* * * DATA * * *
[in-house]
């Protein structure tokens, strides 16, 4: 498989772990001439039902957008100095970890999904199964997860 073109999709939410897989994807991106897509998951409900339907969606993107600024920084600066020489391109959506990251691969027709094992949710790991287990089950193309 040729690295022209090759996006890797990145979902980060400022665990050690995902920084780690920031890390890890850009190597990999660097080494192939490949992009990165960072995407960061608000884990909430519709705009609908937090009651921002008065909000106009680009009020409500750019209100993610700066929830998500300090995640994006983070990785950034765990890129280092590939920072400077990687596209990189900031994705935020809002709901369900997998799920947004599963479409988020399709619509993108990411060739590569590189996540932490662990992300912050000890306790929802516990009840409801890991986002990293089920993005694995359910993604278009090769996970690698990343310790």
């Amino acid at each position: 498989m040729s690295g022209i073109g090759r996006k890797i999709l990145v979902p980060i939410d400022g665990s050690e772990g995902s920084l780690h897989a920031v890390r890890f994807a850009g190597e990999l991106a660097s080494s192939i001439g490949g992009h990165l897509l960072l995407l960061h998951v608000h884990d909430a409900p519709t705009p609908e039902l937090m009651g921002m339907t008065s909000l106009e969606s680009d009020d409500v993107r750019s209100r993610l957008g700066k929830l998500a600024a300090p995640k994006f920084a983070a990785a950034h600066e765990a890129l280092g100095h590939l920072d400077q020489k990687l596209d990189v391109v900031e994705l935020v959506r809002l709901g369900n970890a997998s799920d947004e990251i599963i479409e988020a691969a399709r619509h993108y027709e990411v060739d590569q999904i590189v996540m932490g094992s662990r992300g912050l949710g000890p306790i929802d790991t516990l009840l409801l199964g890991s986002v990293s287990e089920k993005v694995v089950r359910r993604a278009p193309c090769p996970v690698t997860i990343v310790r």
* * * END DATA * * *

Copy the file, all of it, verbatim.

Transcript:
[in-house]
């Protein structure tokens, strides 16, 4: 498989772990001439039902957008100095970890999904199964997860 073109999709939410897989994807991106897509998951409900339907969606993107600024920084600066020489391109959506990251691969027709094992949710790991287990089950193309 040729690295022209090759996006890797990145979902980060400022665990050690995902920084780690920031890390890890850009190597990999660097080494192939490949992009990165960072995407960061608000884990909430519709705009609908937090009651921002008065909000106009680009009020409500750019209100993610700066929830998500300090995640994006983070990785950034765990890129280092590939920072400077990687596209990189900031994705935020809002709901369900997998799920947004599963479409988020399709619509993108990411060739590569590189996540932490662990992300912050000890306790929802516990009840409801890991986002990293089920993005694995359910993604278009090769996970690698990343310790």
């Amino acid at each position: 498989m040729s690295g022209i073109g090759r996006k890797i999709l990145v979902p980060i939410d400022g665990s050690e772990g995902s920084l780690h897989a920031v890390r890890f994807a850009g190597e990999l991106a660097s080494s192939i001439g490949g992009h990165l897509l960072l995407l960061h998951v608000h884990d909430a409900p519709t705009p609908e039902l937090m009651g921002m339907t008065s909000l106009e969606s680009d009020d409500v993107r750019s209100r993610l957008g700066k929830l998500a600024a300090p995640k994006f920084a983070a990785a950034h600066e765990a890129l280092g100095h590939l920072d400077q020489k990687l596209d990189v391109v900031e994705l935020v959506r809002l709901g369900n970890a997998s799920d947004e990251i599963i479409e988020a691969a399709r619509h993108y027709e990411v060739d590569q999904i590189v996540m932490g094992s662990r992300g912050l949710g000890p306790i929802d790991t516990l009840l409801l199964g890991s986002v990293s287990e089920k993005v694995v089950r359910r993604a278009p193309c090769p996970v690698t997860i990343v310790r």